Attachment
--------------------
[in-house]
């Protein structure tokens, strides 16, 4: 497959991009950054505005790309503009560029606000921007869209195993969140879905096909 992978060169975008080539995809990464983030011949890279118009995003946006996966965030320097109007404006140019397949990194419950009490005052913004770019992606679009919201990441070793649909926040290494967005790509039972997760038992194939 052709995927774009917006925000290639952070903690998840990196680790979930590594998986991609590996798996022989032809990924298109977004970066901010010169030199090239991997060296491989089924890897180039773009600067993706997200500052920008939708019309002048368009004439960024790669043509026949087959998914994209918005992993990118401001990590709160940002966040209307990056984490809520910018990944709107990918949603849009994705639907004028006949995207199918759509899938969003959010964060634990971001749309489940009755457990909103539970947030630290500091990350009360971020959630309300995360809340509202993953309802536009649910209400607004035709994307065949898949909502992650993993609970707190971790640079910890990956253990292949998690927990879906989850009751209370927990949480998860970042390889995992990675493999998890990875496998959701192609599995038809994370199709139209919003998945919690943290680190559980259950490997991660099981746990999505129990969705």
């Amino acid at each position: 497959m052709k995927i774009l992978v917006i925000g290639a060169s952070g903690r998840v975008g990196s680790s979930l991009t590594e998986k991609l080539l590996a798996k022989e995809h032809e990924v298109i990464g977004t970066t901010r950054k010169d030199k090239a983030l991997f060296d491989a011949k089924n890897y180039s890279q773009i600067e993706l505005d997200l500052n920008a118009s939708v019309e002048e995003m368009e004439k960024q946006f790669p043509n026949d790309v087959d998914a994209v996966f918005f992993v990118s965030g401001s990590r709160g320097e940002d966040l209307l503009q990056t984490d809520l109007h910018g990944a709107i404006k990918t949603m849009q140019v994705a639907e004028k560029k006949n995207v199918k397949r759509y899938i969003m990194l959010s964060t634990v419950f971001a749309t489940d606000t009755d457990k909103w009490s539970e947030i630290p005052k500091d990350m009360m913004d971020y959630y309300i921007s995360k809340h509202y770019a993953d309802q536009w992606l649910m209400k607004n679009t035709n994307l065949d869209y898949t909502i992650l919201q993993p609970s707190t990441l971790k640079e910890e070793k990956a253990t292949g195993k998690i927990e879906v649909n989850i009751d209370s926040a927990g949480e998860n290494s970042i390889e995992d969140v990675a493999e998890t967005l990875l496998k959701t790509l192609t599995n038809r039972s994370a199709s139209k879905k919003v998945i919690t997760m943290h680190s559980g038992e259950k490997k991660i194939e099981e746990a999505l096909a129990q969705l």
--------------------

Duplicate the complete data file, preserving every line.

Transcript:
[in-house]
């Protein structure tokens, strides 16, 4: 497959991009950054505005790309503009560029606000921007869209195993969140879905096909 992978060169975008080539995809990464983030011949890279118009995003946006996966965030320097109007404006140019397949990194419950009490005052913004770019992606679009919201990441070793649909926040290494967005790509039972997760038992194939 052709995927774009917006925000290639952070903690998840990196680790979930590594998986991609590996798996022989032809990924298109977004970066901010010169030199090239991997060296491989089924890897180039773009600067993706997200500052920008939708019309002048368009004439960024790669043509026949087959998914994209918005992993990118401001990590709160940002966040209307990056984490809520910018990944709107990918949603849009994705639907004028006949995207199918759509899938969003959010964060634990971001749309489940009755457990909103539970947030630290500091990350009360971020959630309300995360809340509202993953309802536009649910209400607004035709994307065949898949909502992650993993609970707190971790640079910890990956253990292949998690927990879906989850009751209370927990949480998860970042390889995992990675493999998890990875496998959701192609599995038809994370199709139209919003998945919690943290680190559980259950490997991660099981746990999505129990969705």
């Amino acid at each position: 497959m052709k995927i774009l992978v917006i925000g290639a060169s952070g903690r998840v975008g990196s680790s979930l991009t590594e998986k991609l080539l590996a798996k022989e995809h032809e990924v298109i990464g977004t970066t901010r950054k010169d030199k090239a983030l991997f060296d491989a011949k089924n890897y180039s890279q773009i600067e993706l505005d997200l500052n920008a118009s939708v019309e002048e995003m368009e004439k960024q946006f790669p043509n026949d790309v087959d998914a994209v996966f918005f992993v990118s965030g401001s990590r709160g320097e940002d966040l209307l503009q990056t984490d809520l109007h910018g990944a709107i404006k990918t949603m849009q140019v994705a639907e004028k560029k006949n995207v199918k397949r759509y899938i969003m990194l959010s964060t634990v419950f971001a749309t489940d606000t009755d457990k909103w009490s539970e947030i630290p005052k500091d990350m009360m913004d971020y959630y309300i921007s995360k809340h509202y770019a993953d309802q536009w992606l649910m209400k607004n679009t035709n994307l065949d869209y898949t909502i992650l919201q993993p609970s707190t990441l971790k640079e910890e070793k990956a253990t292949g195993k998690i927990e879906v649909n989850i009751d209370s926040a927990g949480e998860n290494s970042i390889e995992d969140v990675a493999e998890t967005l990875l496998k959701t790509l192609t599995n038809r039972s994370a199709s139209k879905k919003v998945i919690t997760m943290h680190s559980g038992e259950k490997k991660i194939e099981e746990a999505l096909a129990q969705l």